So many times I wonder, as I am recording another of these fine conversations that are this podcast, if this person I am talking to is just the best of all. This happened a couple of days ago when I spoke to Jess and was confirmed when I listened to it before I give it out to the world. I just loved talking to Jess in this deep way, penetrating into the heart of our experience, and me having the joy of learning from her insights.

I feel that here we have true wisdom, profundity of awareness, practised over years into a compassionate maturity, working with young people, and the young person we all still are – as she does. Here is evidence of the wisdom that lies within all of us, when we have the good fortune to live from Presence.

What more can I write? It’s all in what has been spoken. This, folks, is what The Masks of Gender is all about. How deep can we go? Who knows, I’ve only just begun.

?You can see more of the remarkable Jess, more about the artist, the painter, at jesswoodpainter.co.uk

This was supposed to be the first episode, in which I gave some idea of what The Masks of Gender podcast was all about. Claire Doran came to ask me some questions to get the show on the road, and added to the whole thing with her clear mind, her own identity issues – which box do I tick when none of them are me? – her easy understanding of the complexities and realities of gender identities, and more. I think I hesitated to post this episode because I quickly found that this whole concept was far deeper and wider than I imagined, so I left it to see what I said still made sense some time later. It does, so here it is.

Molly describes herself as being a mother, a lawyer, a feminist and an Irish musician. The essence of our conversation was around her trans son, around 11 at this time, and what she learned about gender, identity, truth and more from what her son has taught her. The line in the title – the love cuts through – came from her mouth, and is of the essence of the masks of gender; cut through them to the truth of our essential identity, our reality who we really are.

Just before I started to publish this podcast, The Masks of Gender, I thought it might be useful to begin with me talking to someone who knew me well, asking me about my intentions, my inspirations, my hopes and dreams, what I value, what are my ways of seeing, and so on.

Fortune favoured me; Claire Doran agreed to be that person who held the conversation with me that inspired me to tell it all, or as much as I knew at the time. She works for the RSA, the Royal Society of Arts, of which I am a fellow, and she supports this podcast both personally and professionally, which I feel privileged to receive.

For reasons I’m unsure of, I didn’t put it up first, even though in the beginning of the recording I lead with a welcome to the whole series. Perhaps I wondered if I had to create some conversations before I really knew what I was doing. In fact, when I listened to it again, and although I’ve definitely learned a lot about my podcast game, the content holds up well, and I think it’s a good time to post it.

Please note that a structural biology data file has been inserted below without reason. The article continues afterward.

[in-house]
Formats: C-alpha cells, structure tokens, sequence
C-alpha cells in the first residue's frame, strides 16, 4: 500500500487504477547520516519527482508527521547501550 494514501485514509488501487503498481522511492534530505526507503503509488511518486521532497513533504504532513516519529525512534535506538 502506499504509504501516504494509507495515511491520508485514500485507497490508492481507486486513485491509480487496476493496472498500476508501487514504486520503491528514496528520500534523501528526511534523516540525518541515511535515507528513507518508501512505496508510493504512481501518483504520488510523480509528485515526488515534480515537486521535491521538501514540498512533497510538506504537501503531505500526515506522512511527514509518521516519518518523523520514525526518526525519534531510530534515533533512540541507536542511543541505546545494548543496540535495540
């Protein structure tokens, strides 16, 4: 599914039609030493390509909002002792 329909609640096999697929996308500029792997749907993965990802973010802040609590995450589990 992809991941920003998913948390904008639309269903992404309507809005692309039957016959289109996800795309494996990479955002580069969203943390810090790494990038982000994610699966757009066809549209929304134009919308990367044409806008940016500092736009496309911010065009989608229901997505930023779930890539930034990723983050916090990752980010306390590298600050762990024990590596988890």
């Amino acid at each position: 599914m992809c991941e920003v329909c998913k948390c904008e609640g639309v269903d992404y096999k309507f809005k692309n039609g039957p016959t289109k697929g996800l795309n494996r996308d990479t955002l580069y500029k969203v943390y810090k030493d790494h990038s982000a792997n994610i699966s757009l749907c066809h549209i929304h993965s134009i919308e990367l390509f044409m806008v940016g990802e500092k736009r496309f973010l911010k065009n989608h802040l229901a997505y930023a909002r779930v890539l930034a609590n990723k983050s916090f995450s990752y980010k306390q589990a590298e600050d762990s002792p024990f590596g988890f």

Claire really is a wonder; clear, open, sharp, with a wonderful background to bring her own particular insights into identity, gender and more. She agreed to be the contributor to her own episode, it’s in the recording, and I am going to chase her to talk to us all soon.

I don’t have the right picture of Claire as yet. When I do I’ll insert it. The image shown is of a small part of a garden sculpture I made some years ago, when I was a garden designer and maker. Another identity which has come and gone, as they do. Podcaster; there’s another.

My book The Choice is a kind of summation of what I learned over the decades of my spiritual practices, meditation, study and self examination, twenty five compassionately short chapters to fit in between stations on the commuter train, or fill in time in the bathroom during the release after breakfast.

As the tricky and profound matters of gender and identity was also an underlying theme of my life – and still is – my spiritual practice gave insights into my gendered conundrums.

First the Stomach is, I think, the most personal and direct chapter of the book. It’s about truth and loss, revelation, compassion (which comes up time and again) and what we are when all of what we think we are is stripped away. Who are we when our gendered tales are removed? What am I without all what I think is me? When I have no gender, what am I?

When I sat and listened to the recording of the conversation I had with Molly, in the library of the RSA in London, I thought: what a privilege to spend such an intimate and profound time of the heart with such a woman as this. In fact, this podcast project is a great way to do what I love; sharing a space of intimacy and heart with remarkable people, then sharing it with you.

Molly was introduced to me as she is the mother of a trans child, also a feminist, a lawyer and musician. Seems to me that she lives and expresses these diverset aspects of herself in a fine balance, to me a rare attainment in our world.

This is one of the longer conversations, and I didn’t want to miss a moment of it so cut nothing out at all. Her straightforward honesty, her eloquence, her recognition of the masculine in the deep identity of her dear child, and with that the encouragement for him to flourish, made me wish all trans kids have such a mother as this. Or maybe simply all kids; after all, every one of us needs recognition and the nourishment of love to become all we are and can be.